What is White Tea?

What is White Tea?

It dawned on me that I’ve never done an introduction to each of the tea categories. Information like this might be old hat for some of you but I think those that are new to tea who might find it useful. Over the next few weeks, I’ll be covering a different type of tea each Monday. Please let me know in the comments if there’s something you’d like to see covered for yellow tea, green tea, oolong, black tea, or puerh tea.

Origins

White tea originates from China’s Fujian Province. It is heavily debated when people first began producing it. Some sources say that it is the first tea ever consumed but others say that this processing technique has only been around for a few centuries. Fuding, Zhenghe, and Jianyang are the main production areas. White is often marketed as being rare but this simply isn’t the case, especially as western interest continues to increase.


Varieties

Bai Hao Yin Zhen 

  • aka Silver Needle
  • Made exclusively from unopened buds. 
  • The highest grade of white tea.
  • Most delicate in taste

Bai Mu Dan

  • aka White Peony
  • Made using unopened buds as well as larger leaves
  • The leaves are largely unbroken and should still have a green hue
  • Less delicate in taste

Shou Mei 

  • aka Longevity Eyebrow
  • Contains a higher leaf to bud ratio than Bai Mu Dan
  • The leaves are more broken and bit more brownish in color

Gong Mei 

  • aka Tribute Eyebrow
  • Made mostly with larger leaves and some scattered buds
  • The leaves will be mostly broken and brown in color
  • The lowest grade of white tea


Processing

Fresh leaves are withered to reduce their moisture content and then dried. Traditionally this was done by laying them out in the sun but it is now common to dry them mechanically with an oven or dryer. Nothing else is done to the leaves with the possible exception of rolled pearl style or blooming teas.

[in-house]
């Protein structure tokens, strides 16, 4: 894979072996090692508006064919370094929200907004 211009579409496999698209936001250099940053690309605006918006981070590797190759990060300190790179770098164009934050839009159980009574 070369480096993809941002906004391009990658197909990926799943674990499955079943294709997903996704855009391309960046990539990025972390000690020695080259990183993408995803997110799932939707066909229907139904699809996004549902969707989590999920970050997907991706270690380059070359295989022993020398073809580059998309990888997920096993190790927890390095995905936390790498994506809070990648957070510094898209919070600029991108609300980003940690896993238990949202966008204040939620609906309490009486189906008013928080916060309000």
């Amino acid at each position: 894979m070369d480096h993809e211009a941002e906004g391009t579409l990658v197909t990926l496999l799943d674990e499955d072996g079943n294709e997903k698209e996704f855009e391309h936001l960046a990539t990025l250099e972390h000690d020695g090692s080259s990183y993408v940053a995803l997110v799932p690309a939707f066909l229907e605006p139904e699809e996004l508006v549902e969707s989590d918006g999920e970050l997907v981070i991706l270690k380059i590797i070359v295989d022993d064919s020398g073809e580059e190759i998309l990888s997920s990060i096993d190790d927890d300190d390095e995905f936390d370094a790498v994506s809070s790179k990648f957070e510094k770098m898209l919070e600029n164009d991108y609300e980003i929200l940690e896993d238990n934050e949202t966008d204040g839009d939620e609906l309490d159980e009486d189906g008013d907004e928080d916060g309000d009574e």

Taste

The taste of white can be described as floral, fruity, and vegetal. Think cucumber, melon, meadow flowers, and snow pea. Notes of hay or grass might also pop up. White tea is very delicate and mild, particularly for those used to stronger tastes, so don’t give up if it doesn’t grab you right away. 

Pro Tip: Try taking a sip of room-temperature water and eating a salty cracker first. This will help wake up your taste buds.


How to Brew It

First, it’s important to keep in mind that there is no right or wrong way to brew any tea, All that matters is that you enjoy the end result. White tea is often brewed with lower water temperatures, similar to what you might see for green tea. High-quality ones can stand up to much hotter water but poor quality teas will show their faults under pressure.

When using a western method, water temperatures are usually around 160 to 175° Fahrenheit. Steep times can vary between 3 and 8 minutes depending on the tea. White tea leaves tend to be fairly fluffy, making it hard to measure in teaspoons. Weighing your leaves will help make sure that you are using the right amount. Most teas will call for 2 to 2.5 grams of leaf per 8oz cup of water.

Gongfu is definitely my preferred way to make white tea. A gaiwan or glass pitcher is best because yixing teapots retain too much heat. Water temperatures will range from around 175° to 212° Fahrenheit with steep times between 30 seconds and 1 minute. I also really enjoy white tea grandpa style when I’m feeling a bit lazy.

What was the first white tea that you ever had? Let me know in the comments!

Header image attribution: WJ Houtman, via Wikimedia Commons